Experimental assessment of Heliconia acuminata growth in a fragmented Amazonian landscape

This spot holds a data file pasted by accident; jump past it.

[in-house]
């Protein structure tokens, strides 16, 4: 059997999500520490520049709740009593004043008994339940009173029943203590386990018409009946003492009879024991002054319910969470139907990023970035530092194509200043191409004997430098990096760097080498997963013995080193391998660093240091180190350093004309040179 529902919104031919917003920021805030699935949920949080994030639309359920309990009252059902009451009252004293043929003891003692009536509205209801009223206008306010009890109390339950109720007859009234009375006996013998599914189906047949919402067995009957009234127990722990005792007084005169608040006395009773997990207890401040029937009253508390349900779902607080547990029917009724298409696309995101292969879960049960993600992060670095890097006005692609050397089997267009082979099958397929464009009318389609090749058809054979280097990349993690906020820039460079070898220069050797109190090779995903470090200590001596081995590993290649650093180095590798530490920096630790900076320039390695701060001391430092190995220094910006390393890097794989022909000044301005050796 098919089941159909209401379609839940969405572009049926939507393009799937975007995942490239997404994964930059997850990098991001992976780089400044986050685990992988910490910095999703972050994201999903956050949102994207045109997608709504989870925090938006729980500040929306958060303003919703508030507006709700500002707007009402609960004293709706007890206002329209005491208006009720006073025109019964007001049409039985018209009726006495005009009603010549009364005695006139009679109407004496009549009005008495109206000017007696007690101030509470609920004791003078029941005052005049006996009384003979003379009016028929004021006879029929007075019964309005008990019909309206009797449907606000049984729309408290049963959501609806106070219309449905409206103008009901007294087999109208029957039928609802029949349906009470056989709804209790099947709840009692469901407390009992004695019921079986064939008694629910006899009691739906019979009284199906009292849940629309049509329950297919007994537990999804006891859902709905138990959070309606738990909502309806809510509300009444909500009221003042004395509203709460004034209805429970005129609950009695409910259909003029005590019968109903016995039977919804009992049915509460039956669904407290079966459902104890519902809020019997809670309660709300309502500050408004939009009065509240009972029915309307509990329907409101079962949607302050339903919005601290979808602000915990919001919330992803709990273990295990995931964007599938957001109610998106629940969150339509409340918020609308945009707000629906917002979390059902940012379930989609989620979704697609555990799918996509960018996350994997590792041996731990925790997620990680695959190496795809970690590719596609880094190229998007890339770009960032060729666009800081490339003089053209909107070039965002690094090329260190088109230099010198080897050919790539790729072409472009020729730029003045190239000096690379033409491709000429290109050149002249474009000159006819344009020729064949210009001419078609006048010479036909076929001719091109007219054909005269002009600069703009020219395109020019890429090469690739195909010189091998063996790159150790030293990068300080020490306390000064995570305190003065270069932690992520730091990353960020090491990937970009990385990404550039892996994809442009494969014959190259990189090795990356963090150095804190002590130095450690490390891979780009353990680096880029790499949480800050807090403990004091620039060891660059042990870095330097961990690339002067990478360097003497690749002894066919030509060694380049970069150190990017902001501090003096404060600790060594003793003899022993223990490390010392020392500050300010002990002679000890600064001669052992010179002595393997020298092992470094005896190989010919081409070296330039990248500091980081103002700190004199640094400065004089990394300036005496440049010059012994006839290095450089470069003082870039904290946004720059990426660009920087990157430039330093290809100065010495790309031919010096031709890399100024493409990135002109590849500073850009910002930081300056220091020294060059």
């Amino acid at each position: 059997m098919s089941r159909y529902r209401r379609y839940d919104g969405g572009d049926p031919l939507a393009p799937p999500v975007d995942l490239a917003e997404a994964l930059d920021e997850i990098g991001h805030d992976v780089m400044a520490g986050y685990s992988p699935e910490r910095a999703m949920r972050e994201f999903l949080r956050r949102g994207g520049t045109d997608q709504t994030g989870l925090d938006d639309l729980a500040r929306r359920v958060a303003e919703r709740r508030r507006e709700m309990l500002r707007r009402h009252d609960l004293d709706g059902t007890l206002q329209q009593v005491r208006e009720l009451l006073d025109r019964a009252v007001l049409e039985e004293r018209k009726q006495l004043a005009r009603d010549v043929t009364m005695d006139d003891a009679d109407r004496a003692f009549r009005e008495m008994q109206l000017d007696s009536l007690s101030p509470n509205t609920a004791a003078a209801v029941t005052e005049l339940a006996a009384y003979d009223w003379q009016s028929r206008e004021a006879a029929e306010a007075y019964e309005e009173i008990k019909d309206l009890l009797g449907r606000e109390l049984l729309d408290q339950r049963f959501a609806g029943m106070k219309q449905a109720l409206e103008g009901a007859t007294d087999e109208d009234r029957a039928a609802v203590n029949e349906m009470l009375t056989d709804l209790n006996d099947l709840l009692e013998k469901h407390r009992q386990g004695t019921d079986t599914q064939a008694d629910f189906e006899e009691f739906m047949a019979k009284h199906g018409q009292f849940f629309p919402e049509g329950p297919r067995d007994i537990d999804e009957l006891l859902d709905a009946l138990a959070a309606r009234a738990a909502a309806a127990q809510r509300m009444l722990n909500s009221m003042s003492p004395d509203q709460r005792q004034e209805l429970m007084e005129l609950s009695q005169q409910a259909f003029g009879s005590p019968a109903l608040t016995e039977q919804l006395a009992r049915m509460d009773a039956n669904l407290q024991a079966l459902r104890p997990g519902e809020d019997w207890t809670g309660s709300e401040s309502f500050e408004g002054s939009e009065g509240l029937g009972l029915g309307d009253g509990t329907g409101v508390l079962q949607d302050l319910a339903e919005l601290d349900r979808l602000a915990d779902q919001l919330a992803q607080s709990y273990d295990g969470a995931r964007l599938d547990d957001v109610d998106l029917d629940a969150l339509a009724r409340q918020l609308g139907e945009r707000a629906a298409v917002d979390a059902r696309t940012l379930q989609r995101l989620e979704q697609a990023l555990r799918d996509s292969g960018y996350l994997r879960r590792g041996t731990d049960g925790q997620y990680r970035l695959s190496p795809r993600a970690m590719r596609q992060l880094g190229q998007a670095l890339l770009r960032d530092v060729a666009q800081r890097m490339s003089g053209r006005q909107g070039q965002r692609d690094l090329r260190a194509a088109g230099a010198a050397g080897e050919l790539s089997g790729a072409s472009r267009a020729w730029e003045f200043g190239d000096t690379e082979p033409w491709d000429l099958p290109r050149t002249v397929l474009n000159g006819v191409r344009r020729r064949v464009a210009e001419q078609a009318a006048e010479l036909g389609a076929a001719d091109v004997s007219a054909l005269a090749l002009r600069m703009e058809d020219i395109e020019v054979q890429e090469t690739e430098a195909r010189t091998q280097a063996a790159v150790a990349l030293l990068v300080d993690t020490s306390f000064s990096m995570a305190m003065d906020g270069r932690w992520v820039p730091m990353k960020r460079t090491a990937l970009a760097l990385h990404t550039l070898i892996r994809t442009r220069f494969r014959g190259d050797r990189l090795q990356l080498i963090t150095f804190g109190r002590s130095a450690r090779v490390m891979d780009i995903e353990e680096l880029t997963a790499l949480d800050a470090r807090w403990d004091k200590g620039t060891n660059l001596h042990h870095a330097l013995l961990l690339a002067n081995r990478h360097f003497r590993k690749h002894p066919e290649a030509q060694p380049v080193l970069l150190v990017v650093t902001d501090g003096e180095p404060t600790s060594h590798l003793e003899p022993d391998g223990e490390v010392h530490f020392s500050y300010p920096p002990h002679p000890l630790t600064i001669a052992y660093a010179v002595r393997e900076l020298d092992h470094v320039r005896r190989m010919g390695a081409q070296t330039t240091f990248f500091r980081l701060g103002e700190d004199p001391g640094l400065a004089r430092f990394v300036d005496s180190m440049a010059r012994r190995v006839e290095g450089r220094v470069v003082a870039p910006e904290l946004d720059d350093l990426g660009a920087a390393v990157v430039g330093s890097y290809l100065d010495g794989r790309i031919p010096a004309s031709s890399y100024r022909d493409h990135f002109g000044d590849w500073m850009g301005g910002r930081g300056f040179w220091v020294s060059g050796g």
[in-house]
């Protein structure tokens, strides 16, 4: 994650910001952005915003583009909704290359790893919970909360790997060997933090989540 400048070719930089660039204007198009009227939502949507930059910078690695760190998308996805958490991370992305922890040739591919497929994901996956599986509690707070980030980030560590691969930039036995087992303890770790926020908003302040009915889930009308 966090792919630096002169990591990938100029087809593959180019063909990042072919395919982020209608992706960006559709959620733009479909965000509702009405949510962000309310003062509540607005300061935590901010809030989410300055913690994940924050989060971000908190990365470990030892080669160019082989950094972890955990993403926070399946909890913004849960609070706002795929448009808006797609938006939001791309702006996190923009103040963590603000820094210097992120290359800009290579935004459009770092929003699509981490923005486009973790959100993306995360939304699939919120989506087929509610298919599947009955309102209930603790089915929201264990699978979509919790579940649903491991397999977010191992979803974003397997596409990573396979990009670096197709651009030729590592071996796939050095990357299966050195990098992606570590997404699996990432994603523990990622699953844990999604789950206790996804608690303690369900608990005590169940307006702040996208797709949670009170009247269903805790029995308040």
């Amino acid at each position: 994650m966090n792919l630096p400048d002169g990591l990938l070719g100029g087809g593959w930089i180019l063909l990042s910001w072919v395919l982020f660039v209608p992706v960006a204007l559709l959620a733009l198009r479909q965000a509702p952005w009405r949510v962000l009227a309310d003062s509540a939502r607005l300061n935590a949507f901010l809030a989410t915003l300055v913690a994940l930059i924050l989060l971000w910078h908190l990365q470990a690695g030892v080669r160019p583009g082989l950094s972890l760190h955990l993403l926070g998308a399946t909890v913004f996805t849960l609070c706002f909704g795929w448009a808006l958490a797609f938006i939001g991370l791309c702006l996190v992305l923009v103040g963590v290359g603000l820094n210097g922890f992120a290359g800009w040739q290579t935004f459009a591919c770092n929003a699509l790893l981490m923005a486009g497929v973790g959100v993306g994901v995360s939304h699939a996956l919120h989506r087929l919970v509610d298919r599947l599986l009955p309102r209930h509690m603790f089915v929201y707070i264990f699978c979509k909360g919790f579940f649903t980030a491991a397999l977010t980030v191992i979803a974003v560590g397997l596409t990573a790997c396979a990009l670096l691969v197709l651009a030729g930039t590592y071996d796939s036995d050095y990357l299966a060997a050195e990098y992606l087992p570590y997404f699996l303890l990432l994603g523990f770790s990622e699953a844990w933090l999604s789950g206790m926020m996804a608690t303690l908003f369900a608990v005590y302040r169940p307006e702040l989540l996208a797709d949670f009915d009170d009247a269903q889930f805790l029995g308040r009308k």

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1 Fragmentation severely alters physical conditions in forest understories, but few studies have connected these changes to demographic impacts on forest species using detailed experimental examination at the individual and population levels.2 Using a 32-month, reciprocal-transplant experiment, we show that individuals of the Amazonian understory herb Heliconia acuminata transplanted into forest fragments lost over 20% of their vegetative shoots, while those transplanted to continuous forest showed a slight gain. The leaf area of plants in fragments also increased at half the rate it did in continuous forest sites.3 It appears that the normal dry season stresses to which forest understorey plants are exposed are greatly exacerbated in fragments, causing plants to shed shoots and leaves.4 the observed shifts in size could help explain why populations in fragments are more skewed towards smaller demographic stage classes than those in continuous forest. These shifts in size structure could also result in reduced abundances of flowering plants, as reproduction in H. acuminata is positively correlated with shoot number.5 Fragmentation-related changes in growth rates resulting from abiotic stress may have significant demographic consequences.